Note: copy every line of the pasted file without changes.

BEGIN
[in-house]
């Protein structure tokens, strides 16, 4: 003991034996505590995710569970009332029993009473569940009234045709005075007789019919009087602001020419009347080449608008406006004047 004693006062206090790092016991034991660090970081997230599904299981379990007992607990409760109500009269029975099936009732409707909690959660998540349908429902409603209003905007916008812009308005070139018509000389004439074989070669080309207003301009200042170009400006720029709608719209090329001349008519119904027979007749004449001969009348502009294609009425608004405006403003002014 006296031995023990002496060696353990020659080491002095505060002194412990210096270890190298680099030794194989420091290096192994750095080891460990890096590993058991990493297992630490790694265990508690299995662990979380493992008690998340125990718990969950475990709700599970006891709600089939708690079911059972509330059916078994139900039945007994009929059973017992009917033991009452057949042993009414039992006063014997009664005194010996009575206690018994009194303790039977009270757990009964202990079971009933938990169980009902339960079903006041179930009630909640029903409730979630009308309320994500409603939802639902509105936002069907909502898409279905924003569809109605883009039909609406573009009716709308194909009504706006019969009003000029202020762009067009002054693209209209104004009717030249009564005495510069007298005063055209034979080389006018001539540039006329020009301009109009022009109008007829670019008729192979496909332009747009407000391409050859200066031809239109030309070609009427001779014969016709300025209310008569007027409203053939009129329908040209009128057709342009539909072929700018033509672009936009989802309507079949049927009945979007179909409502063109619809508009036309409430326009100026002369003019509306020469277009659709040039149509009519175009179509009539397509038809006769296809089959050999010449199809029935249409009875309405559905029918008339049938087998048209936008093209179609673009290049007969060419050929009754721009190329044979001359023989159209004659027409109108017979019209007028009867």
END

[in-house]
């Protein structure tokens, strides 16, 4: 003991034996505590995710569970009332029993009473569940009234045709005075007789019919009087602001020419009347080449608008406006004047 004693006062206090790092016991034991660090970081997230599904299981379990007992607990409760109500009269029975099936009732409707909690959660998540349908429902409603209003905007916008812009308005070139018509000389004439074989070669080309207003301009200042170009400006720029709608719209090329001349008519119904027979007749004449001969009348502009294609009425608004405006403003002014 006296031995023990002496060696353990020659080491002095505060002194412990210096270890190298680099030794194989420091290096192994750095080891460990890096590993058991990493297992630490790694265990508690299995662990979380493992008690998340125990718990969950475990709700599970006891709600089939708690079911059972509330059916078994139900039945007994009929059973017992009917033991009452057949042993009414039992006063014997009664005194010996009575206690018994009194303790039977009270757990009964202990079971009933938990169980009902339960079903006041179930009630909640029903409730979630009308309320994500409603939802639902509105936002069907909502898409279905924003569809109605883009039909609406573009009716709308194909009504706006019969009003000029202020762009067009002054693209209209104004009717030249009564005495510069007298005063055209034979080389006018001539540039006329020009301009109009022009109008007829670019008729192979496909332009747009407000391409050859200066031809239109030309070609009427001779014969016709300025209310008569007027409203053939009129329908040209009128057709342009539909072929700018033509672009936009989802309507079949049927009945979007179909409502063109619809508009036309409430326009100026002369003019509306020469277009659709040039149509009519175009179509009539397509038809006769296809089959050999010449199809029935249409009875309405559905029918008339049938087998048209936008093209179609673009290049007969060419050929009754721009190329044979001359023989159209004659027409109108017979019209007028009867």